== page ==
If the works were not sold, and the museums never paid for their works, courts could rule that that means they never officially left the museums’ possession.
In any case, Gurlitt lived off the grid, unregistered, not in the German health care or pension systems. In addition to the apartment in Munich where he kept the art, he is known to have a ramshackle home in Austria and a bank account with more than half a million euro ($675,000).
The German magazine Focus reported that he was thought to live off of the occasional sale of one of the works from the collection. His most recent sale, according to news accounts, was “The Lion Tamer” by Max Beckmann, for 864,000 euro ($1.16 million). Press reports said that after the dealer he used for the sale noted a legitimate legal claim to the work, Gurlitt worked out a deal with the legal owners and split the money down the middle.
News interviews with Gurlitt’s neighbors have gleaned little about the man, other than that he refused to let anyone into his apartment, even when he was required to have a water meter replaced. He was described as seldom at home, and officials said he appeared to have kept the apartment dark, to protect his artwork from sunlight.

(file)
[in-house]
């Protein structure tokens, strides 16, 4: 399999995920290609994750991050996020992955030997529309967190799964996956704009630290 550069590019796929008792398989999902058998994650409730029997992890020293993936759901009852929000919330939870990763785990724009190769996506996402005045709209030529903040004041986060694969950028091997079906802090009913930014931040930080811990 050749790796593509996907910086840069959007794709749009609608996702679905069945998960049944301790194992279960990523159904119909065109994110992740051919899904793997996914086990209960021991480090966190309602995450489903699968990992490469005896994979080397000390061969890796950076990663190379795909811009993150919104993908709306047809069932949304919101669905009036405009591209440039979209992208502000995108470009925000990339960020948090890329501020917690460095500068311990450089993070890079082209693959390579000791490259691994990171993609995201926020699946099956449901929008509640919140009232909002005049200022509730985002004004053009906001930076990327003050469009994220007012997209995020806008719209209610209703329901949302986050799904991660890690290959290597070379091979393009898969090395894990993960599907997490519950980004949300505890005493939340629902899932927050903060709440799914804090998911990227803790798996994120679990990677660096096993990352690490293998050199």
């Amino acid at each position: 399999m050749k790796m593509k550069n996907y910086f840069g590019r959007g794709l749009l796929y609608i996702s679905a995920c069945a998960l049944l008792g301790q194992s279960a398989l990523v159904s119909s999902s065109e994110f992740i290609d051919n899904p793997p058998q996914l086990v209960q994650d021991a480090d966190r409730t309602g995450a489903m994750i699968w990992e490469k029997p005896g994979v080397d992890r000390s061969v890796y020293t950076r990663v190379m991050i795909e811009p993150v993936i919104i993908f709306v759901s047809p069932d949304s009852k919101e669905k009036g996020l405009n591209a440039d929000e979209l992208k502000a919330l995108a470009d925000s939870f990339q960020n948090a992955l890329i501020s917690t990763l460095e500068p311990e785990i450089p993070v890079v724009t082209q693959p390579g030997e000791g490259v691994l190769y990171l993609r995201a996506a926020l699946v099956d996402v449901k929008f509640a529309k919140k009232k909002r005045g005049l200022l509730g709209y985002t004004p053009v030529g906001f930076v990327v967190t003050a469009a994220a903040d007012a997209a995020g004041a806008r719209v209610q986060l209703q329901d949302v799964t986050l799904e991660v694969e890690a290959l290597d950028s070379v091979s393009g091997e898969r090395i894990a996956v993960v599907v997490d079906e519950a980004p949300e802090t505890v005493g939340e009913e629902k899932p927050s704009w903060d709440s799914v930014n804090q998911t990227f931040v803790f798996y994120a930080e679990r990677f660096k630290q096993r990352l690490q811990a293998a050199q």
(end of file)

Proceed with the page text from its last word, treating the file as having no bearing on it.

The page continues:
As many as 200 of the found works are on international missing art lists, other reports have said.
Officials said they will not put the collection online. Some works could go to heirs as restitution, and those heirs may not want it known that they have such art in their homes. They also said that keeping the collection offline would reduce the number of frivolous claims.
McClatchy special correspondent Claudia Himmelreich contributed from Berlin.